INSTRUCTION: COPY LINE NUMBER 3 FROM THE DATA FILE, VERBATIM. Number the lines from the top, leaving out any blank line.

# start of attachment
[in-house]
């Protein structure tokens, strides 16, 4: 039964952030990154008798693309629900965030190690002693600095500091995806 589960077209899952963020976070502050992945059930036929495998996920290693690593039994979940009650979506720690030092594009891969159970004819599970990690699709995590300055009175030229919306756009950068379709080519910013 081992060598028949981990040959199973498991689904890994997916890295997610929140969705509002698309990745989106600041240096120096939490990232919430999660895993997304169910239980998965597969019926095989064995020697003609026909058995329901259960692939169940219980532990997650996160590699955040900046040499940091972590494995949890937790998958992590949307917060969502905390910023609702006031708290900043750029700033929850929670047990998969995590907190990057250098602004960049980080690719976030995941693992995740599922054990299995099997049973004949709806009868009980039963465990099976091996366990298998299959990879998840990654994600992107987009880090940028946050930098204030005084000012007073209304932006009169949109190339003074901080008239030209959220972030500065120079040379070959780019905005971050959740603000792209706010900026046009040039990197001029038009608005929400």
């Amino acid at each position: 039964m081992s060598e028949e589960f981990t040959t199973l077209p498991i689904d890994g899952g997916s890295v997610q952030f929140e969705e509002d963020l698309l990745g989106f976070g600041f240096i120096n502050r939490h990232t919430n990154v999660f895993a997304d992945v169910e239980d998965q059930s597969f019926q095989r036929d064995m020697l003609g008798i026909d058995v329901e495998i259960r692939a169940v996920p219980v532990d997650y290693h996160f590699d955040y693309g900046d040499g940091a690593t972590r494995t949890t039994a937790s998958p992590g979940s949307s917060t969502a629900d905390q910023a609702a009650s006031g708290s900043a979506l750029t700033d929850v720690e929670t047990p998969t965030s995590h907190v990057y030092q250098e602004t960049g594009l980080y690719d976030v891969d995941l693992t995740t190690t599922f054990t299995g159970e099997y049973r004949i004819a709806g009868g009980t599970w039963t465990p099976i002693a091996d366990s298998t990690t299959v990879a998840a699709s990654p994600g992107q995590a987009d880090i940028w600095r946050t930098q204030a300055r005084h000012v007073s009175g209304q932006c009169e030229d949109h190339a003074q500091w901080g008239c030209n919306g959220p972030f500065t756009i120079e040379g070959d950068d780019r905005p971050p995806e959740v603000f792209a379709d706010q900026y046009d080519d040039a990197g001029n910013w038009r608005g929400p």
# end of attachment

């Amino acid at each position: 039964m081992s060598e028949e589960f981990t040959t199973l077209p498991i689904d890994g899952g997916s890295v997610q952030f929140e969705e509002d963020l698309l990745g989106f976070g600041f240096i120096n502050r939490h990232t919430n990154v999660f895993a997304d992945v169910e239980d998965q059930s597969f019926q095989r036929d064995m020697l003609g008798i026909d058995v329901e495998i259960r692939a169940v996920p219980v532990d997650y290693h996160f590699d955040y693309g900046d040499g940091a690593t972590r494995t949890t039994a937790s998958p992590g979940s949307s917060t969502a629900d905390q910023a609702a009650s006031g708290s900043a979506l750029t700033d929850v720690e929670t047990p998969t965030s995590h907190v990057y030092q250098e602004t960049g594009l980080y690719d976030v891969d995941l693992t995740t190690t599922f054990t299995g159970e099997y049973r004949i004819a709806g009868g009980t599970w039963t465990p099976i002693a091996d366990s298998t990690t299959v990879a998840a699709s990654p994600g992107q995590a987009d880090i940028w600095r946050t930098q204030a300055r005084h000012v007073s009175g209304q932006c009169e030229d949109h190339a003074q500091w901080g008239c030209n919306g959220p972030f500065t756009i120079e040379g070959d950068d780019r905005p971050p995806e959740v603000f792209a379709d706010q900026y046009d080519d040039a990197g001029n910013w038009r608005g929400p």